Yorkshire Shepherdess serves lunch to two of her daughters at their farm on April 15, 2014 near Kirkby. Photograph: Getty Images.
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Labour needs to use family policy to support and strengthen relationships

There are not purely economic answers to the problems families face. Poverty and social disadvantage are linked to emotional health.

The recent Labour policy review symposium outlined a new and compelling narrative for family policy. Family policy is currently a hodgepodge of issues – it means very different things to different people and its preoccupations change in relation to current concerns, pressures and media attention. For the coalition government, and to some extent the Labour Party, current family policy can seem to be all about childcare. In earlier times, it has focused on maternity rights or parenting. Quite often, it becomes equated with a popular, media friendly issue such as the current cross-party concerns about the commercialisation and sexualisation of childhood.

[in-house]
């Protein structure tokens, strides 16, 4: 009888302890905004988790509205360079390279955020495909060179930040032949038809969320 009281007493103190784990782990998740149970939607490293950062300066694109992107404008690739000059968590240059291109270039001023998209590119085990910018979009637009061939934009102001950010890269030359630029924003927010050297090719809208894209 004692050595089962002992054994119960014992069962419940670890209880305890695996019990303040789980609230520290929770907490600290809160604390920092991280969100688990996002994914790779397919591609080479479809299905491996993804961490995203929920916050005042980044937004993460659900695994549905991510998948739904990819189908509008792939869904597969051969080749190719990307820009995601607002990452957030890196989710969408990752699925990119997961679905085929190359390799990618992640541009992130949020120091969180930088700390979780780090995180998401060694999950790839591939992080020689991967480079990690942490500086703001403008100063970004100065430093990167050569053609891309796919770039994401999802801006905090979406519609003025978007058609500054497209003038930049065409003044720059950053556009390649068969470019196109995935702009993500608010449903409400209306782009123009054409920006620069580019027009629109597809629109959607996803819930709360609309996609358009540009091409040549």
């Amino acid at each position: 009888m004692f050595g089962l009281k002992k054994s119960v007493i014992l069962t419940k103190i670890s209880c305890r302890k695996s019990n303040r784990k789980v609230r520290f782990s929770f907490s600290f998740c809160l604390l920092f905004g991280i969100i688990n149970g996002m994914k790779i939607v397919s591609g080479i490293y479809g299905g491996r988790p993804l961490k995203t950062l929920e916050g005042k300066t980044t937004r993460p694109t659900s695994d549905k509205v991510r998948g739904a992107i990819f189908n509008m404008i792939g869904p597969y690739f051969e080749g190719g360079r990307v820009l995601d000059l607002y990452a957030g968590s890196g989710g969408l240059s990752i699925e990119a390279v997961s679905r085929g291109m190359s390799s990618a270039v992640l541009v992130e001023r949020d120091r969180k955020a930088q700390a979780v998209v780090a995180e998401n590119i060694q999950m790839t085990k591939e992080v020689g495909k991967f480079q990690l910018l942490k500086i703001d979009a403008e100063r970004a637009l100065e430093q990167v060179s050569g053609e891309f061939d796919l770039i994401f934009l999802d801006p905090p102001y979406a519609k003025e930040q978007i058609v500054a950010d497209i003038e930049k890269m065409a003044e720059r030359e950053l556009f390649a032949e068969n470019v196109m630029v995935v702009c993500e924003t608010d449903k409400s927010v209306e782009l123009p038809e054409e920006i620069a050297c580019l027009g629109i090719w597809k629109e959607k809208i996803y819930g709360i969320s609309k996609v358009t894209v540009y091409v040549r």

These are undoubtedly important issues but focusing so narrowly has meant policymakers have failed to address what is often the core concern of most families. This is a simple but absolutely vital thing - their relationships with one another.

If Labour forms the next government in 2015, it will be governing a stressed and anxious population. The impact of six years of falling living standards will become more evident.  There are already signs that we are going to see a sharp increase in divorce and separation as we move out of the worst of the economic decline. Having struggled unhappily through the tough years, couples wait the recession out and then, when circumstances improve, separate.  The OECD figures on UK childrens' wellbeing, which had improved, will, I suspect, begin to fall again as the delayed impact of the recession hits the next generation.